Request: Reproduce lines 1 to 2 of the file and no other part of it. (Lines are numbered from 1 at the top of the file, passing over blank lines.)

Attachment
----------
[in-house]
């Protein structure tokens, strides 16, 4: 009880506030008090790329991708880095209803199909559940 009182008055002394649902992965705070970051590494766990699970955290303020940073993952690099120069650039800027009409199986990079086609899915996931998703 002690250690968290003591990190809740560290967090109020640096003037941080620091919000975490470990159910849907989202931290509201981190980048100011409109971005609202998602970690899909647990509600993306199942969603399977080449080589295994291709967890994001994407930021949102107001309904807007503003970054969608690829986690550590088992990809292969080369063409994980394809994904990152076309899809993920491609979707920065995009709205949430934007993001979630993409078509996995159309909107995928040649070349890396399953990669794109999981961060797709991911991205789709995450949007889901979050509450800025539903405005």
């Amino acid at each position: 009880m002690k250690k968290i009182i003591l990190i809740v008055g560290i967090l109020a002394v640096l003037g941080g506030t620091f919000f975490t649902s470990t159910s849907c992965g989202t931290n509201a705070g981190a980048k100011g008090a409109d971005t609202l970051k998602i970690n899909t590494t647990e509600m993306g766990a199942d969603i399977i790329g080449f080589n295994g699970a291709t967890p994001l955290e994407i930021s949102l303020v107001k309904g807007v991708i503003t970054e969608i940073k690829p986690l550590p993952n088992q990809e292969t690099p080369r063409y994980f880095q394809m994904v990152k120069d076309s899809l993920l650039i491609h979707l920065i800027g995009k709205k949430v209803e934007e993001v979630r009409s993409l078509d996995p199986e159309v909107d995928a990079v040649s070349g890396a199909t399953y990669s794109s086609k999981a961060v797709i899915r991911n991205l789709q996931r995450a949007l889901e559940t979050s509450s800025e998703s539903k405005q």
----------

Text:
[in-house]
């Protein structure tokens, strides 16, 4: 009880506030008090790329991708880095209803199909559940 009182008055002394649902992965705070970051590494766990699970955290303020940073993952690099120069650039800027009409199986990079086609899915996931998703 002690250690968290003591990190809740560290967090109020640096003037941080620091919000975490470990159910849907989202931290509201981190980048100011409109971005609202998602970690899909647990509600993306199942969603399977080449080589295994291709967890994001994407930021949102107001309904807007503003970054969608690829986690550590088992990809292969080369063409994980394809994904990152076309899809993920491609979707920065995009709205949430934007993001979630993409078509996995159309909107995928040649070349890396399953990669794109999981961060797709991911991205789709995450949007889901979050509450800025539903405005």